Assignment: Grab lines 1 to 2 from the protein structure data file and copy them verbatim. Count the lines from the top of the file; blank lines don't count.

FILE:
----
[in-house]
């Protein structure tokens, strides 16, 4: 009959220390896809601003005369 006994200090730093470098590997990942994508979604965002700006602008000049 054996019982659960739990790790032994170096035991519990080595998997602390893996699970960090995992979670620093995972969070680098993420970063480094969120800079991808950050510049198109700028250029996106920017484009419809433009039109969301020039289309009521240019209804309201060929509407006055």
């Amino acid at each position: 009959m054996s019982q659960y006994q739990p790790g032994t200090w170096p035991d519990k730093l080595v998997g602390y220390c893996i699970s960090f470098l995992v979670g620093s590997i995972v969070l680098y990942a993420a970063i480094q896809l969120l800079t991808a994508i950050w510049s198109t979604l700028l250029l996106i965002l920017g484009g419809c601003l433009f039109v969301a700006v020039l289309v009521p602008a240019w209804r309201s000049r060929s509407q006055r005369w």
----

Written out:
[in-house]
């Protein structure tokens, strides 16, 4: 009959220390896809601003005369 006994200090730093470098590997990942994508979604965002700006602008000049 054996019982659960739990790790032994170096035991519990080595998997602390893996699970960090995992979670620093995972969070680098993420970063480094969120800079991808950050510049198109700028250029996106920017484009419809433009039109969301020039289309009521240019209804309201060929509407006055």